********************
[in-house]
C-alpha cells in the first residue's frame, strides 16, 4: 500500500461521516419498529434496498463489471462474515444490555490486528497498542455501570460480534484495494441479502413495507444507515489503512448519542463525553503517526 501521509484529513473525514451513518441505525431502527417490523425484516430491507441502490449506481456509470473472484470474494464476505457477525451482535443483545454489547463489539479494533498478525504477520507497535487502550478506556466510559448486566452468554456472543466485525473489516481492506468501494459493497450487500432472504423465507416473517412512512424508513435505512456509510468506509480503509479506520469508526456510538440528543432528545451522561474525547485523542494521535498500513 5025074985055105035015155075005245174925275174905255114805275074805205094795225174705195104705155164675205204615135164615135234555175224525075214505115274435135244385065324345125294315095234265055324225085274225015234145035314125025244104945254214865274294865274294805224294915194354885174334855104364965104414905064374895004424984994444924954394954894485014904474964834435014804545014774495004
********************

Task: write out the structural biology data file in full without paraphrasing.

[in-house]
C-alpha cells in the first residue's frame, strides 16, 4: 500500500461521516419498529434496498463489471462474515444490555490486528497498542455501570460480534484495494441479502413495507444507515489503512448519542463525553503517526 501521509484529513473525514451513518441505525431502527417490523425484516430491507441502490449506481456509470473472484470474494464476505457477525451482535443483545454489547463489539479494533498478525504477520507497535487502550478506556466510559448486566452468554456472543466485525473489516481492506468501494459493497450487500432472504423465507416473517412512512424508513435505512456509510468506509480503509479506520469508526456510538440528543432528545451522561474525547485523542494521535498500513 5025074985055105035015155075005245174925275174905255114805275074805205094795225174705195104705155164675205204615135164615135234555175224525075214505115274435135244385065324345125294315095234265055324225085274225015234145035314125025244104945254214865274294865274294805224294915194354885174334855104364965104414905064374895004424984994444924954394954894485014904474964834435014804545014774495004